BACKGROUND: Evidence suggests that patients with bipolar disorder from the United States have an earlier age of onset and a more difficult course of illness than those from Germany and the Netherlands. These characteristics were related to a greater family burden of psychiatric illness and the experience of more psychosocial adversity in childhood. We hypothesized that this greater illness burden would extend to the offspring of the US patients.
METHODS: 968 outpatients (average age 41) with bipolar illness gave informed consent for participation in a treatment outcome network and filled out a detailed questionnaire about their illness and family history of illness, including whether their offspring had a diagnosis of depression, bipolar disorder, alcohol or substance abuse, suicide attempt or "other" illness. Of those with children, 356 were from the US and 132 were from Europe.
RESULTS: Compared to the Europeans, offspring of patients from the US had significantly (p<0.001) more depression, bipolar disorder, drug abuse, and "other" illnesses. The number of illnesses in the offspring was related to the bipolar parent being from the US, having had childhood adversity, more than 20 prior episodes, and more parental psychiatric illness.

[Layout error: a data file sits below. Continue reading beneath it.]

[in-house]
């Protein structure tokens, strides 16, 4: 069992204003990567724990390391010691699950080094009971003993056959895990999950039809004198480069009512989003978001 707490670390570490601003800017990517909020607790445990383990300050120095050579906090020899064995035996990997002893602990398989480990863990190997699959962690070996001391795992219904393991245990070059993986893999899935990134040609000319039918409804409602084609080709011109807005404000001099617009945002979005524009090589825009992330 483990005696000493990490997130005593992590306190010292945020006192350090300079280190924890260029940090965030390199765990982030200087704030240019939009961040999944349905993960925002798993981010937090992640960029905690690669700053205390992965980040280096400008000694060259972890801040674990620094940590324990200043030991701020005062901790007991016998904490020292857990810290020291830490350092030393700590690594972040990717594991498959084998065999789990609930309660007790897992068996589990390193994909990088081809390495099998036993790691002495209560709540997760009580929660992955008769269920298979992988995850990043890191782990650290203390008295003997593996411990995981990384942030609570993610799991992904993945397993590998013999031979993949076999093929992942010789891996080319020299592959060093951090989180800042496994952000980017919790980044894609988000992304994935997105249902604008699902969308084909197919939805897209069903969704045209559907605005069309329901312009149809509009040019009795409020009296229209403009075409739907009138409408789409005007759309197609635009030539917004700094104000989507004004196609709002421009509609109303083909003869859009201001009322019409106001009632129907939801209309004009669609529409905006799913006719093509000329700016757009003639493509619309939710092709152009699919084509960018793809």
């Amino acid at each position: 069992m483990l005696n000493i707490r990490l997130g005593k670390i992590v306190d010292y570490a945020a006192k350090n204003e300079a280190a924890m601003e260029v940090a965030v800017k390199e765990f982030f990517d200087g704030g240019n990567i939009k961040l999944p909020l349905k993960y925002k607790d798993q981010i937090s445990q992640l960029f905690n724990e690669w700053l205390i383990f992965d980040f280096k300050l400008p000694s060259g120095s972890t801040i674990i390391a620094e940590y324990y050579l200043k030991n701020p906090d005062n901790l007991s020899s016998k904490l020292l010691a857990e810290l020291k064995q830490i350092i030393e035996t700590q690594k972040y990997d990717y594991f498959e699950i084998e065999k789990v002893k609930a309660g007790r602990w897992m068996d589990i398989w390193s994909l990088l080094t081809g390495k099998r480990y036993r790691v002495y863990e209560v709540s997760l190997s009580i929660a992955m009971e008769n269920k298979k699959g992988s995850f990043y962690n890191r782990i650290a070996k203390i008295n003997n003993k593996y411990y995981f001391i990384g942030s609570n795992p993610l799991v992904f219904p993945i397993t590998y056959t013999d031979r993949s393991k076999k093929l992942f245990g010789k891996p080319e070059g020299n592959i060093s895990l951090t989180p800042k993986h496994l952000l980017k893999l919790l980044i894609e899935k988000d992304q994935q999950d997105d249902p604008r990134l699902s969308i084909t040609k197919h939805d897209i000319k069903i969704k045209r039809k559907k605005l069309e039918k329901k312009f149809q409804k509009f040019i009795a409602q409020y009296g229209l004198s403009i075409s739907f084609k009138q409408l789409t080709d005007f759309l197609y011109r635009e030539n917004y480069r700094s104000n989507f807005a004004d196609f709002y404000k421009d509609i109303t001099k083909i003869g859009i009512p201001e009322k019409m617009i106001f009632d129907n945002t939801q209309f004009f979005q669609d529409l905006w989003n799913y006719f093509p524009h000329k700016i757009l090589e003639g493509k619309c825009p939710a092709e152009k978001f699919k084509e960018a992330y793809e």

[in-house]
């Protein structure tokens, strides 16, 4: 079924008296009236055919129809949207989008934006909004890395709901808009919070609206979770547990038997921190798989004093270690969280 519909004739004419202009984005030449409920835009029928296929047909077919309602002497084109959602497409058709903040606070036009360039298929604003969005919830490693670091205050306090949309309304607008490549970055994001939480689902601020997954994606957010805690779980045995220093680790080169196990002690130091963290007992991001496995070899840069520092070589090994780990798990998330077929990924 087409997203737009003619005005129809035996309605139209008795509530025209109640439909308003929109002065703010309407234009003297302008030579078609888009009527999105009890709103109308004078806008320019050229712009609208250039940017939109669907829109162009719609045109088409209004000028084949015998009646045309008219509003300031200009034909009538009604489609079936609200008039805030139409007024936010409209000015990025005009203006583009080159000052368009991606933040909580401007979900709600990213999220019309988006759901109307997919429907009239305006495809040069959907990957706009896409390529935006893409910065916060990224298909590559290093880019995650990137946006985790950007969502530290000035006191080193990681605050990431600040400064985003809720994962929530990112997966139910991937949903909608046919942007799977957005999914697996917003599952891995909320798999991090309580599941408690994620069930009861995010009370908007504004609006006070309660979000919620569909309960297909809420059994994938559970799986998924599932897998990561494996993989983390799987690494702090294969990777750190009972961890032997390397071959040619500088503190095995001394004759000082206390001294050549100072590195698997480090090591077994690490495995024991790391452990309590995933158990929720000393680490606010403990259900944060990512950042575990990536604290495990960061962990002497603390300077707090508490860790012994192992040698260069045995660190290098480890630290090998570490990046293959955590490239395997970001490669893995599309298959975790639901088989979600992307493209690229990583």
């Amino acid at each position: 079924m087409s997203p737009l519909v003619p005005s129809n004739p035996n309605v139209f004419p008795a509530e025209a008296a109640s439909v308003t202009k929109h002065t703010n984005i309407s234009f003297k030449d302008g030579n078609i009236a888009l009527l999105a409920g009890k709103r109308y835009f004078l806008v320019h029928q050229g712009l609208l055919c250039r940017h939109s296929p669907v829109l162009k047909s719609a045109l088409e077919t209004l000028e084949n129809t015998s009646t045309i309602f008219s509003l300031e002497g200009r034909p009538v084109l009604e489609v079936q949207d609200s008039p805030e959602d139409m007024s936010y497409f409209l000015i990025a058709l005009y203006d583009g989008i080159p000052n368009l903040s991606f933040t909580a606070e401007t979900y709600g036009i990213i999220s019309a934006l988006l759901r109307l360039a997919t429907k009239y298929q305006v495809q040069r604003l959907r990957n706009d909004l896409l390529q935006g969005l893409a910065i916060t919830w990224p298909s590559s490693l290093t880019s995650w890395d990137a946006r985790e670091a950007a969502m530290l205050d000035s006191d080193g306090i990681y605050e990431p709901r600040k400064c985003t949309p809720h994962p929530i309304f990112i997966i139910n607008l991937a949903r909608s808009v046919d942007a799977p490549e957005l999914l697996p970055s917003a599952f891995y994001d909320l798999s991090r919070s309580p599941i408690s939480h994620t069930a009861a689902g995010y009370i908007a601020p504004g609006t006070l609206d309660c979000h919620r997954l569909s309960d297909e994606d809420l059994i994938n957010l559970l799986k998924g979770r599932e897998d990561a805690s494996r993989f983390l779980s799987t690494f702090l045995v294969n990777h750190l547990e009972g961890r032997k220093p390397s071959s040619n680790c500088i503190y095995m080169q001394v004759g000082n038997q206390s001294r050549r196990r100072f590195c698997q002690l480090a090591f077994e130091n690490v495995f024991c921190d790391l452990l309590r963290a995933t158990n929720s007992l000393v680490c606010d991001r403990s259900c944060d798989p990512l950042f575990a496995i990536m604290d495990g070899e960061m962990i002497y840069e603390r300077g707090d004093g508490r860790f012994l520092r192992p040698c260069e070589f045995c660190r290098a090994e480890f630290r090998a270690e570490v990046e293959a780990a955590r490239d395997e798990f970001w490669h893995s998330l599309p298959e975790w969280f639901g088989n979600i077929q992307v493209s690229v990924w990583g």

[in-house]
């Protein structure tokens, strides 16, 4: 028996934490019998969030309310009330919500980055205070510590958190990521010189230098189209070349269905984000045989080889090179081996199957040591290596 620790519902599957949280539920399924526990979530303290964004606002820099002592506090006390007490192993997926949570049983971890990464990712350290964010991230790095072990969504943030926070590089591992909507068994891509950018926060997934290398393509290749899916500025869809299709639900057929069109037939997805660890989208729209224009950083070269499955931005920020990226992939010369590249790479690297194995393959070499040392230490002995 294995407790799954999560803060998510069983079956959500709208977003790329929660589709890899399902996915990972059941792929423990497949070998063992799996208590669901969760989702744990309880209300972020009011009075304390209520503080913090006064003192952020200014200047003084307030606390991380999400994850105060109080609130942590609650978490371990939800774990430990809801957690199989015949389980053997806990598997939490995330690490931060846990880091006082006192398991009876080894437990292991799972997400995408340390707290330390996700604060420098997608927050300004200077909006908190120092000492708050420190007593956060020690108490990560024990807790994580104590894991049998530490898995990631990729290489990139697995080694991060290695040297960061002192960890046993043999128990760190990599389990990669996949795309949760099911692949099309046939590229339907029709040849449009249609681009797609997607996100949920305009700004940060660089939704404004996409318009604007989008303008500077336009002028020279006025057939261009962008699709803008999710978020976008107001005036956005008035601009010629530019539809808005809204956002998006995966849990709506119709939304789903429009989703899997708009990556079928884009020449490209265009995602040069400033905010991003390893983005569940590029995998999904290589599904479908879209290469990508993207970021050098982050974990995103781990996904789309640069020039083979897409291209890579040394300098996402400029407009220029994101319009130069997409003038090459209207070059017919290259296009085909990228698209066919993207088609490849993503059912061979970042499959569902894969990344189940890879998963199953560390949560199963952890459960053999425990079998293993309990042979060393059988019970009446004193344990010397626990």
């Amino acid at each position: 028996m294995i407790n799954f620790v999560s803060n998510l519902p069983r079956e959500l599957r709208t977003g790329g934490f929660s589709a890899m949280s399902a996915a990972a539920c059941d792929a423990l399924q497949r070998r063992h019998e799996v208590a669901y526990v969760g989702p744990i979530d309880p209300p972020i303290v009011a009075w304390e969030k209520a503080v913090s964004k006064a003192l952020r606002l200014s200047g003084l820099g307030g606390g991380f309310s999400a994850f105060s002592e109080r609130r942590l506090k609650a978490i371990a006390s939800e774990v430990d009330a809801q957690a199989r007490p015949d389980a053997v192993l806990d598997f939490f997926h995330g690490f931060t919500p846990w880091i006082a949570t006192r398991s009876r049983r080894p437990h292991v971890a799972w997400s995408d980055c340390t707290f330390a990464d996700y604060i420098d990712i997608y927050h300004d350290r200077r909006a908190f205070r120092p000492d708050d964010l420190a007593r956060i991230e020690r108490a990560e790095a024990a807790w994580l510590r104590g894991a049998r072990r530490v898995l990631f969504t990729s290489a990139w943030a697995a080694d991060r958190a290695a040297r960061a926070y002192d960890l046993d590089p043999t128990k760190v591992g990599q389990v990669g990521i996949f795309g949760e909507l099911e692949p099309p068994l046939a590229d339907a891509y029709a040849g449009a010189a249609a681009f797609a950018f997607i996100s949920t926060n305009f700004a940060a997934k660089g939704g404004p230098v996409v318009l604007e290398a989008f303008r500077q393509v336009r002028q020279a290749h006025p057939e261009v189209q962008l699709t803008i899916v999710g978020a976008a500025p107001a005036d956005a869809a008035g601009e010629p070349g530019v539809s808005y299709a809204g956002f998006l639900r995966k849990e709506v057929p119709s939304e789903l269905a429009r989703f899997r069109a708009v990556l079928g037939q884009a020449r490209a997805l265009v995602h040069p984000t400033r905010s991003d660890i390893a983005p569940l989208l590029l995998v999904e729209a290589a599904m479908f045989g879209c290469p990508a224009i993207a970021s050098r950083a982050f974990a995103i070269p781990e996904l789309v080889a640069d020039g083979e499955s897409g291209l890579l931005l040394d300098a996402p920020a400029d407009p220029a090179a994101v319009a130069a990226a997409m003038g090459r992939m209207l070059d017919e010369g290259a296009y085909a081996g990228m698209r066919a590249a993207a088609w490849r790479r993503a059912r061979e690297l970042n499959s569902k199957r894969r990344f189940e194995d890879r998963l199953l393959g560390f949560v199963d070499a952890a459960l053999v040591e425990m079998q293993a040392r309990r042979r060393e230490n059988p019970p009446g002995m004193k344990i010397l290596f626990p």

CONCLUSIONS: While the findings are limited by their basis on self report, the distribution of the percentages in the US offspring are similar to those of Axelson et al. (2015) who used direct interviews. The higher burden of illness in the offspring and their in direct progenitors from the US compared to Europe warrant new attempts at better treatment and prevention.